Boom for Real: The Late Teenage Years of Jean-Michel Basquiat
2018, NR, 78 min. Directed by Sara Driver. Starring Fab 5 Freddy, Alexis Adler, Patricia Field, Lee Quinones, Jim Jarmusch, Glenn O’Brien.
REVIEWED By Danielle White, Fri., May 18, 2018
The title of this documentary implies that it’s a look into a specific period of time, a formative time, in an iconic artist’s life. And that’s not untrue. Yet the film isn’t so much about legendary NYC artist Jean-Michel Basquiat as it is about creating mise-en-scène. The narrative begins in 1978 on the Lower East Side, which is a lawless wasteland. Basquiat is 18 years old and basically homeless, crashing with various lovers and friends. He doesn’t own any materials, so he uses his environment as a canvas: street art, glued-together piles of junk, clothes that fashionista Patricia Field let him paint on, grape jelly smeared on a refrigerator door – these were the media Basquiat trafficked in.
Boom for Real covers just two years, tracking Basquiat to 1980 when he sold his first painting. The film’s format is pretty straightforward: a collage of archival footage and interviews. Graffiti painter turned fine artist Lee Quinones spends a lot of time talking about the cultural significance of graffiti art (with a focus on his own work), while rapper Fab 5 Freddy ties the history of jazz to the formation of hip-hop. Both topics are certainly interesting, but Basquiat’s presence remains a ghostly whisper just outside the frame. And maybe that’s appropriate, because it’s representative of what he was at the time. The young artist also created poetry, stream-of-consciousness musings inspired by William S. Burroughs and crime novels. This seemed like a deep well to draw from – even the way he formed his letters is distinct and perhaps symbolic (particularly the letter E – just three freestanding horizontal beams unattached to any support column). One of these poems includes the phrase “Boom for Real.” Viewers catch just a glimpse and then it’s gone. It seems odd to me that something significant enough to be chosen for the title of the film gets barely a passing acknowledgement: Even the 2010 documentary Jean-Michel Basquiat: The Radiant Child provides more insight on this.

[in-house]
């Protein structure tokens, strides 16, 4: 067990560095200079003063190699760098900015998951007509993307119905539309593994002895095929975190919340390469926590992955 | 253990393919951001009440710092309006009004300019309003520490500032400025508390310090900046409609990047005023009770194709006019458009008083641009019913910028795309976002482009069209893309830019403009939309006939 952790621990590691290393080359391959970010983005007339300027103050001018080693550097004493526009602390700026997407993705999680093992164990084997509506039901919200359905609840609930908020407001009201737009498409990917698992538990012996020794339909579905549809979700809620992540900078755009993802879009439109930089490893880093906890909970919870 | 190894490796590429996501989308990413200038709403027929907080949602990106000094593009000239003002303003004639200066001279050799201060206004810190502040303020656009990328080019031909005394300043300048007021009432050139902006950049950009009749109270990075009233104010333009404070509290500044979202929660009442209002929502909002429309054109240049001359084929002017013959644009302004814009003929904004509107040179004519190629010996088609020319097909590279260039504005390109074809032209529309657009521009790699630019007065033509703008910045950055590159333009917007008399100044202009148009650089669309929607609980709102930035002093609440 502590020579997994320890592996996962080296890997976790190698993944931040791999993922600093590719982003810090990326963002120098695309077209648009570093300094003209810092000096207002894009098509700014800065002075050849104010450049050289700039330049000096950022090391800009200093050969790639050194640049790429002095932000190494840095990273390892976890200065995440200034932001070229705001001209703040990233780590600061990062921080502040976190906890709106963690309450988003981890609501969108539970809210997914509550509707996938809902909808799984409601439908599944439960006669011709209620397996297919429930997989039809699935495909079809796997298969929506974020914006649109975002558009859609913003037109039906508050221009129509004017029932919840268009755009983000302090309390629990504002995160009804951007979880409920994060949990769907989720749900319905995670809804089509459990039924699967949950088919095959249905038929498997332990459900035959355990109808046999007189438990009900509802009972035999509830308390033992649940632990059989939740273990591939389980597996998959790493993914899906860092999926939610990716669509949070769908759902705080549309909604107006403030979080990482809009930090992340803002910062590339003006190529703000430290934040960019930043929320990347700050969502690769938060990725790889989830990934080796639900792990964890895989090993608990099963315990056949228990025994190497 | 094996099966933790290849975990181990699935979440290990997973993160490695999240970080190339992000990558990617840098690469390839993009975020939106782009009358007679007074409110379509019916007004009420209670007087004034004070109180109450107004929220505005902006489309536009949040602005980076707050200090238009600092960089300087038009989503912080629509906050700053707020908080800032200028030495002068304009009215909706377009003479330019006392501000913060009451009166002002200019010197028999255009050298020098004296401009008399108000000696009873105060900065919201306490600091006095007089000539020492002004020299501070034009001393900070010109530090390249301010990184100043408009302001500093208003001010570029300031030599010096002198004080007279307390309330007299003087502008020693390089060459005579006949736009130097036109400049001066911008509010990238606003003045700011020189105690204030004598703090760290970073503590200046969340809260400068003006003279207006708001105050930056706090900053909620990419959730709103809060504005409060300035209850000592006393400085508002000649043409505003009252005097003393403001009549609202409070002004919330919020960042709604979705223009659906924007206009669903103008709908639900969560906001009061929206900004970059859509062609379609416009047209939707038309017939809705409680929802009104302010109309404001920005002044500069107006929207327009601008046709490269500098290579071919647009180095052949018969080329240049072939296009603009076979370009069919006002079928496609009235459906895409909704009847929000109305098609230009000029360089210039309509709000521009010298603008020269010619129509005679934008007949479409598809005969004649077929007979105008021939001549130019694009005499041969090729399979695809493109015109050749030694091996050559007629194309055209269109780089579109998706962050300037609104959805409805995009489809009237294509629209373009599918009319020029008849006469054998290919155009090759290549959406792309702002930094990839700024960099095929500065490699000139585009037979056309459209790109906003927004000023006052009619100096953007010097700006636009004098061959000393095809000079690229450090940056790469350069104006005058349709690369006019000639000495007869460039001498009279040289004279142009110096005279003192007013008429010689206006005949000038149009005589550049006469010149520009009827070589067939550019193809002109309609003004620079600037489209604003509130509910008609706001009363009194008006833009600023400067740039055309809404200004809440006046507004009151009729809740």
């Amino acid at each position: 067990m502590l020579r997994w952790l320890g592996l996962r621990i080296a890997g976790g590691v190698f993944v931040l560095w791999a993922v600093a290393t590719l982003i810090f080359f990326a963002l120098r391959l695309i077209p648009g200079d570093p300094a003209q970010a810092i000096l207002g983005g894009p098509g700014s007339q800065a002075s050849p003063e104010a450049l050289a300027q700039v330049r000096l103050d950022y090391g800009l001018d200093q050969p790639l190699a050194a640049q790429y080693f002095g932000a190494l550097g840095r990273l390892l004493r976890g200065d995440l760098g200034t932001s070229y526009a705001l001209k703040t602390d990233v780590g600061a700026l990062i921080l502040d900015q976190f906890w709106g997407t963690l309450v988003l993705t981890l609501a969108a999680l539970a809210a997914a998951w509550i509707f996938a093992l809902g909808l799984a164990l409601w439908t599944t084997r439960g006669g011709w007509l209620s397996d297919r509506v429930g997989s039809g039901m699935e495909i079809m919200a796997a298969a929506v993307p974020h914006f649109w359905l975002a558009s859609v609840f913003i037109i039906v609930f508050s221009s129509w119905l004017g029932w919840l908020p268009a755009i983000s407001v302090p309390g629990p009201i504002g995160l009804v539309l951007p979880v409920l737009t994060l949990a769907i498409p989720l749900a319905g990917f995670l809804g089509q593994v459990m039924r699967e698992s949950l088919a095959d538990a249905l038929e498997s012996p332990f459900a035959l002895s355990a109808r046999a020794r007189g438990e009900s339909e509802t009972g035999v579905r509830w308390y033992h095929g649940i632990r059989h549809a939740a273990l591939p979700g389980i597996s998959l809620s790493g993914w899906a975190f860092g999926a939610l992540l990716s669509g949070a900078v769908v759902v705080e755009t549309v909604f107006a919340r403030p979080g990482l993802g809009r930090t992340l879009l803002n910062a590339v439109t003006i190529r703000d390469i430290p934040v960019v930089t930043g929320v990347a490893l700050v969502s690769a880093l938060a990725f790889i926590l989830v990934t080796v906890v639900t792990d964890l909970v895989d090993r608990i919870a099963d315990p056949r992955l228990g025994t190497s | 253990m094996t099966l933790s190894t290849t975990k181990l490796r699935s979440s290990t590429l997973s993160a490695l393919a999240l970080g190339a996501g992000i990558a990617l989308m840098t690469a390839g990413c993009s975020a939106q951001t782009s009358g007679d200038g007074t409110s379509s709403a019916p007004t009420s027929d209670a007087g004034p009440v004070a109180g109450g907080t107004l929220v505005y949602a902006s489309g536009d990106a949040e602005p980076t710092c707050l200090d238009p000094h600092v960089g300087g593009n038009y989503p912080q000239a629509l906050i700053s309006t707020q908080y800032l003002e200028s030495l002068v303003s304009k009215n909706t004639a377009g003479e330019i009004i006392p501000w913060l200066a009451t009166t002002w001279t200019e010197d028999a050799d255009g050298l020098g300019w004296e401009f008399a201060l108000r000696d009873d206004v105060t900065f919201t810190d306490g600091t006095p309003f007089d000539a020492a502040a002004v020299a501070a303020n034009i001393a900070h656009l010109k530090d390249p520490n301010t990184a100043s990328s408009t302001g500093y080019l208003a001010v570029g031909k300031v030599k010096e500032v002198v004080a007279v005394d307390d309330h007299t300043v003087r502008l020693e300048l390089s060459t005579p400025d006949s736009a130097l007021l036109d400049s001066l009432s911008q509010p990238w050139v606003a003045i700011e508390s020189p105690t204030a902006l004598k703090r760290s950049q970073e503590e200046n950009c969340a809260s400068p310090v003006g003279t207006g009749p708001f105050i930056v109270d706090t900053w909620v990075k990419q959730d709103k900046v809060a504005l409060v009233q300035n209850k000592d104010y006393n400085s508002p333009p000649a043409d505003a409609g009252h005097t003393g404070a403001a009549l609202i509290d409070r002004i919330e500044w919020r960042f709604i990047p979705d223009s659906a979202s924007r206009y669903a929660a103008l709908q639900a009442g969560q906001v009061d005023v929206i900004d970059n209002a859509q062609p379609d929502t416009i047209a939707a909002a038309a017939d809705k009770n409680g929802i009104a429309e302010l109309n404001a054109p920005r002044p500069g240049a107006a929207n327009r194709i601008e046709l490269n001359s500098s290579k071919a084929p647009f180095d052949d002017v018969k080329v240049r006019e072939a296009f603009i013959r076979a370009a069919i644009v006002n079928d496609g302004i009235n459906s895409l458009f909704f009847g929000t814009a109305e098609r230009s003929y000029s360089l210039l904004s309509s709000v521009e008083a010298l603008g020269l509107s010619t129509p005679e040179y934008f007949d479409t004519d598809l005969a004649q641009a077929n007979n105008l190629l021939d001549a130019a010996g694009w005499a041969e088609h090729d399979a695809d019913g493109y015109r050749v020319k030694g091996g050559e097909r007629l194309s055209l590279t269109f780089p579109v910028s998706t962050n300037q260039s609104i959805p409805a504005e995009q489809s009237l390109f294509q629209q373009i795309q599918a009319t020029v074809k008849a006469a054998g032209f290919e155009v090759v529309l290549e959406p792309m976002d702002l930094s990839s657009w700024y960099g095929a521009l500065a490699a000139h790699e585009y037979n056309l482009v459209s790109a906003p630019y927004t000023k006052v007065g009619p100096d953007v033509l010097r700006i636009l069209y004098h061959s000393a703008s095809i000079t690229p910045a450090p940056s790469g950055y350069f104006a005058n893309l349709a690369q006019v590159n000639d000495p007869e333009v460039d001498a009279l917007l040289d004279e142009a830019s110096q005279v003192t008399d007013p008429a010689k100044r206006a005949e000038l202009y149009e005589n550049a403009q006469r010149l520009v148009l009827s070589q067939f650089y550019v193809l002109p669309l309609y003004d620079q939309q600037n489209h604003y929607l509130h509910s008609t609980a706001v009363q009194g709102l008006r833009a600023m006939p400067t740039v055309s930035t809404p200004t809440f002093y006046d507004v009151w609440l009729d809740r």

The theme here is context, rather than biography. There’s a recurring image of a rocket taking off into space: such an apt metaphor for the escalating fame Basquiat is about to endure. The filmmakers do well to create a rich milieu, even if it is as short-lived and enigmatic as the artist’s own life.